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Last updated on April 16, 2014 at 4:54 EDT

Paris fire kills 17, including children

August 26, 2005

By Kerstin Gehmlich

PARIS (Reuters) – Fire tore through a crowded Paris
apartment block housing African immigrants on Friday, killing
17 people, at least six of them children, officials said.

They said the blaze broke out in the stairwell of the
rundown building just after midnight when most residents would
have been sleeping. It was brought under control two hours
later but the cause was not immediately known.

“I heard children cry, families scream. Some children were
yelling for their mothers and fathers,” Oumar Cisse told
reporters after he was evacuated from the building.

More than 20 people were injured in the blaze in southern
Paris, a spokeswoman for Paris hospitals said.

A little boy in pajamas clutched a toy animal as he was led
away from the six-storey building by emergency officials.

Several men and women, some carrying children in their
arms, were also evacuated.

Paris Prosecutor Jean-Claude Marin said 14 children had
been killed but the hospitals spokeswoman said only six were
among the dead. A police source said the number would rise but
difficulties in identifying badly burned bodies made it hard to
establish the exact number of dead infants.

“The number of dead children will certainly be more than
six but we cannot say any more for now,” the source said.

The fire will fuel a debate on the living conditions of
immigrants in France. In April, a blaze at a Paris hotel used
by immigrants killed 24 people, half of them children.

Smoke could still be seen billowing out of windows of the
apartment block on the Vincent Auriol boulevard hours after
Friday’s blaze was brought under control.

“This building was run down. I knew something was going to
happen. It was dangerous,” said Benita, who lives in a
neighboring apartment building.

Police said some 30 adults and 100 children had lived in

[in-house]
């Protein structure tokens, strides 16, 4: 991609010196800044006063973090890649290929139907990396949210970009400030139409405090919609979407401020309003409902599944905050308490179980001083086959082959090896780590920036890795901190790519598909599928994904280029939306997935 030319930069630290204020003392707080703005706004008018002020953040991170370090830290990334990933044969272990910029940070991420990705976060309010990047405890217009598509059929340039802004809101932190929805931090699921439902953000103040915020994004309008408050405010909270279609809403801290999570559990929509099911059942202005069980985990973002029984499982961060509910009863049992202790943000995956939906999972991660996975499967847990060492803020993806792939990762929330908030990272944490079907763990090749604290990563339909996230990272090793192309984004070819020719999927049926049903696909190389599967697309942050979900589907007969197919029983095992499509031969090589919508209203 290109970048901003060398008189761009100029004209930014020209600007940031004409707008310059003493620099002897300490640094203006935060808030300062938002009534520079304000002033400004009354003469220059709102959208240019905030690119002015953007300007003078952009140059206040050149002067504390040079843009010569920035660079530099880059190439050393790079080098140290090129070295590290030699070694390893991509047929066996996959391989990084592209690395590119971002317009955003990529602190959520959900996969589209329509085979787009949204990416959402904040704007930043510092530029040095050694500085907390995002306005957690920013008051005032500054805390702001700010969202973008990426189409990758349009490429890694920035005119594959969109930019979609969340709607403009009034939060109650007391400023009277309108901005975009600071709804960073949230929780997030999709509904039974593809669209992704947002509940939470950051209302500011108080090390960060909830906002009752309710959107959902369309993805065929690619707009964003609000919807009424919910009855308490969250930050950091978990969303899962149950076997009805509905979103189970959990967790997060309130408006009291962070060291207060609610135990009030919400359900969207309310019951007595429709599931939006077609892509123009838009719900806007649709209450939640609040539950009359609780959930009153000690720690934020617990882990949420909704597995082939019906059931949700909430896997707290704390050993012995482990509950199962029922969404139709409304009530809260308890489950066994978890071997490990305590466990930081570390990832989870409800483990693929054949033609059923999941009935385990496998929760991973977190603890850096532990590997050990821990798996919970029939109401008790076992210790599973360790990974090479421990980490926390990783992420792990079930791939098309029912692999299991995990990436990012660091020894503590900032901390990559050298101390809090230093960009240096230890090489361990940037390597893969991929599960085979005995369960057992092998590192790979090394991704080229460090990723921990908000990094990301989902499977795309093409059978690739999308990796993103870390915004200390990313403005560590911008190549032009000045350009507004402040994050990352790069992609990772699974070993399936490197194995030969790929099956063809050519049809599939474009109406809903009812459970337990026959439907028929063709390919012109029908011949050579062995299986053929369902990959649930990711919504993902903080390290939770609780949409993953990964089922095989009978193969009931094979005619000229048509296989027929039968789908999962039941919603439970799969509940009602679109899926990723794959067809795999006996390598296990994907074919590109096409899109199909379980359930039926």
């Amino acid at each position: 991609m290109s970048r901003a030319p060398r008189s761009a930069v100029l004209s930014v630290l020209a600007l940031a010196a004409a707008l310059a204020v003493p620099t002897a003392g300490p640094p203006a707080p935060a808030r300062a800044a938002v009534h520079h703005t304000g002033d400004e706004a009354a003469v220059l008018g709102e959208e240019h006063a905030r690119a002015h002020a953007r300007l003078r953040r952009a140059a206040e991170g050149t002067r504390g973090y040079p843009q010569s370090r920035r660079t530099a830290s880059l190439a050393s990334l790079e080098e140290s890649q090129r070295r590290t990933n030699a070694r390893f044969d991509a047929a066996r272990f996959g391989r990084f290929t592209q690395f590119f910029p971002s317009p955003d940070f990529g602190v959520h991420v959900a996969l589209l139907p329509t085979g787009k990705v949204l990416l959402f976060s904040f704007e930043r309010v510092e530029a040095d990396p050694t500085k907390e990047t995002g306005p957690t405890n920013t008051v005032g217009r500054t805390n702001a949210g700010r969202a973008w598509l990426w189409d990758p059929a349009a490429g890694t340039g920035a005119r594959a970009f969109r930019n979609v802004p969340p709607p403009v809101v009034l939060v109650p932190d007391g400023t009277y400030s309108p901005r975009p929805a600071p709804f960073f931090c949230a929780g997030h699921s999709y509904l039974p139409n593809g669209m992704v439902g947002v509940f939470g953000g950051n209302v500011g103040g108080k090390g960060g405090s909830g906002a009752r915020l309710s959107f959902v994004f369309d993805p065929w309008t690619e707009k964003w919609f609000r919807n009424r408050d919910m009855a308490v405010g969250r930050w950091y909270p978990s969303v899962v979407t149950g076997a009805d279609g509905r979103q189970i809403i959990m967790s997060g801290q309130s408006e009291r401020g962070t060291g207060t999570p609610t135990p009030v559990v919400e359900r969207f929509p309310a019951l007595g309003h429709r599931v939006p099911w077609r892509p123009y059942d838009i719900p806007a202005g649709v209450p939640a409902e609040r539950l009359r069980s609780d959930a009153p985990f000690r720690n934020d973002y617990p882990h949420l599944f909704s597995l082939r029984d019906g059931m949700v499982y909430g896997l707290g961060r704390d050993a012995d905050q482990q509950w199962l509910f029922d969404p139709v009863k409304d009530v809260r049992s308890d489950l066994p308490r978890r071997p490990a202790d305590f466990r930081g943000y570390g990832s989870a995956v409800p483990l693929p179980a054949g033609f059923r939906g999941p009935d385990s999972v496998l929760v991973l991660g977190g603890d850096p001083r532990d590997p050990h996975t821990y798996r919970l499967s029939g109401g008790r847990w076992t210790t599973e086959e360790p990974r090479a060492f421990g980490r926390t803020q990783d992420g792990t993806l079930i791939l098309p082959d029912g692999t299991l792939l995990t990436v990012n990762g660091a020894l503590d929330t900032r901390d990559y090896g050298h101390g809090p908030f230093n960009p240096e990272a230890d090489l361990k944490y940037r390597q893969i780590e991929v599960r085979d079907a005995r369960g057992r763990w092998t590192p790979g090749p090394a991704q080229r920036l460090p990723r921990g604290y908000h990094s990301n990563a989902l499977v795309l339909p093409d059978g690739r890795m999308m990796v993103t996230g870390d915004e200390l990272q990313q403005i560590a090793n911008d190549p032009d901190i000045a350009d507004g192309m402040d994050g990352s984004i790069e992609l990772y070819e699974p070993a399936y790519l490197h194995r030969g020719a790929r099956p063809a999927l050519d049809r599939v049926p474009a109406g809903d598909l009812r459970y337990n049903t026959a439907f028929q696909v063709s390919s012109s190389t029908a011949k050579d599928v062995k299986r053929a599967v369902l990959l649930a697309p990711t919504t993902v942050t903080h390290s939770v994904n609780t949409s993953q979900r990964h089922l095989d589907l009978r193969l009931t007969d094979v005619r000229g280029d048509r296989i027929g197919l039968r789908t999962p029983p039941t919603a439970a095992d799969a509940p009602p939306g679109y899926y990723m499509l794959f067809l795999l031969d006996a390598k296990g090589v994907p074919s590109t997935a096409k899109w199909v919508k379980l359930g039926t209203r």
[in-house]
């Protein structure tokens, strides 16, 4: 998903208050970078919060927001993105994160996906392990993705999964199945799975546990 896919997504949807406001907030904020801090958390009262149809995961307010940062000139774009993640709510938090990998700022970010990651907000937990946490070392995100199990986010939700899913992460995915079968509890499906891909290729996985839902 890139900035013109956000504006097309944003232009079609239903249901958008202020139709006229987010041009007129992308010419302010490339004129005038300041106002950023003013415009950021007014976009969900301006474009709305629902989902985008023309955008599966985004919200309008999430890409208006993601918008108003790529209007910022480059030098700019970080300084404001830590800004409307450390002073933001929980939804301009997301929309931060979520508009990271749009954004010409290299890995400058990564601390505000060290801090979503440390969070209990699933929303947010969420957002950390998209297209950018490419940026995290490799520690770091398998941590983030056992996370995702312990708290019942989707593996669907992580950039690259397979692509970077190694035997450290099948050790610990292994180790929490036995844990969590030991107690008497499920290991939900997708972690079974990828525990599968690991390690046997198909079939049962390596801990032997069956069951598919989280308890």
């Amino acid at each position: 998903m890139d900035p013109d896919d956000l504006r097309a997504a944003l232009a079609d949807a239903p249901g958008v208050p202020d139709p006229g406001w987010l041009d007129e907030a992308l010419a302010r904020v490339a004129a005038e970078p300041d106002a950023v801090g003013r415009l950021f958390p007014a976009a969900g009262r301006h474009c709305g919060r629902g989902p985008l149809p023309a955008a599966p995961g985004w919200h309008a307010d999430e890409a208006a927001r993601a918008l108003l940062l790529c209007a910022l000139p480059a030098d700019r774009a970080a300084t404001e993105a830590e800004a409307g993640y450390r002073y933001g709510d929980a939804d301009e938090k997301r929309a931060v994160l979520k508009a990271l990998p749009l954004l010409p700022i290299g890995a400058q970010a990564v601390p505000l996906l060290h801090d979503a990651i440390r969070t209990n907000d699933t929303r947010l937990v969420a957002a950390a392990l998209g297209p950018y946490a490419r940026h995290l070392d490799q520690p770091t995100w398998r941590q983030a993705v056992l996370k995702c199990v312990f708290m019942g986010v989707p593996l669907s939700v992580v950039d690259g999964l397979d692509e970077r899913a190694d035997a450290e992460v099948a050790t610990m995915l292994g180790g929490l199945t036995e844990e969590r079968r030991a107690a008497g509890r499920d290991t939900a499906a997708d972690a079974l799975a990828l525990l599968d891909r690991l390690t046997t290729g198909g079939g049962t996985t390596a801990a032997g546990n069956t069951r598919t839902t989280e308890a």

the building, many of them from African countries such as Mali,
Senegal or Ivory Coast. Most of the casualties were immigrants.

“UNPRECEDENTED HOUSING CRISIS”

Police cordoned off the area, near the river Seine and the
Jardin des Plantes botanical garden. More than 200 firefighters
and dozens of ambulance workers and police were at the scene.

“This dreadful disaster plunges all of France into
mourning,” President Jacques Chirac said in a statement.

Martin Hirsch from Emmaus, a group which helps the poor
including people with housing difficulties, said large families
with many children had used the building as temporary
accommodation.

Opposition politicians said the fire highlighted a severe
housing problem in Paris. The hotel blaze in April was one of
the deadliest fires in the French capital for years.

Some people tried to save themselves by jumping from
windows and others tried to save their children by throwing
them from upper floors when the April fire broke out in the
middle of the night. Police said later they had detained a
young woman and that she had admitted accidentally causing the
fire.

Thousands of immigrants and families from poor backgrounds
live in run-down hotels or shabby buildings in Paris because of
pressure on housing.

According to city authorities, more than 100,000 families
from modest or poor backgrounds were looking for social housing
in the capital last year, up from some 85,000 10 years ago, but
only around 12,000 homes were allocated in 2004.